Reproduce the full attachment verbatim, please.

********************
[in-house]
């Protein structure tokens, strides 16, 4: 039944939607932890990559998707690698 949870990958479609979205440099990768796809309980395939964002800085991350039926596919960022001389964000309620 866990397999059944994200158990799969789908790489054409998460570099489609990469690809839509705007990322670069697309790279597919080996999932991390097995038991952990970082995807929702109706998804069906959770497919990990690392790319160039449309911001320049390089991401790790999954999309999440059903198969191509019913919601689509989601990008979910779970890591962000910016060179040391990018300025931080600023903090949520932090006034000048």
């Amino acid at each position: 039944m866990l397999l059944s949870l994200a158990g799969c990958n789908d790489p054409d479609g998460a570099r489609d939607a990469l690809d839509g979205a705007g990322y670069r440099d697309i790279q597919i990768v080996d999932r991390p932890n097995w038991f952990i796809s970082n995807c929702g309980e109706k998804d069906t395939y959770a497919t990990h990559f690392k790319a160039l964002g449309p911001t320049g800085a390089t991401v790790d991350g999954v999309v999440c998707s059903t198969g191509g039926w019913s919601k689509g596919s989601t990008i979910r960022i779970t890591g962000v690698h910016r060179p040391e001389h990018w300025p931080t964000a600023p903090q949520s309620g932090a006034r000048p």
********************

[in-house]
């Protein structure tokens, strides 16, 4: 039944939607932890990559998707690698 949870990958479609979205440099990768796809309980395939964002800085991350039926596919960022001389964000309620 866990397999059944994200158990799969789908790489054409998460570099489609990469690809839509705007990322670069697309790279597919080996999932991390097995038991952990970082995807929702109706998804069906959770497919990990690392790319160039449309911001320049390089991401790790999954999309999440059903198969191509019913919601689509989601990008979910779970890591962000910016060179040391990018300025931080600023903090949520932090006034000048």
């Amino acid at each position: 039944m866990l397999l059944s949870l994200a158990g799969c990958n789908d790489p054409d479609g998460a570099r489609d939607a990469l690809d839509g979205a705007g990322y670069r440099d697309i790279q597919i990768v080996d999932r991390p932890n097995w038991f952990i796809s970082n995807c929702g309980e109706k998804d069906t395939y959770a497919t990990h990559f690392k790319a160039l964002g449309p911001t320049g800085a390089t991401v790790d991350g999954v999309v999440c998707s059903t198969g191509g039926w019913s919601k689509g596919s989601t990008i979910r960022i779970t890591g962000v690698h910016r060179p040391e001389h990018w300025p931080t964000a600023p903090q949520s309620g932090a006034r000048p």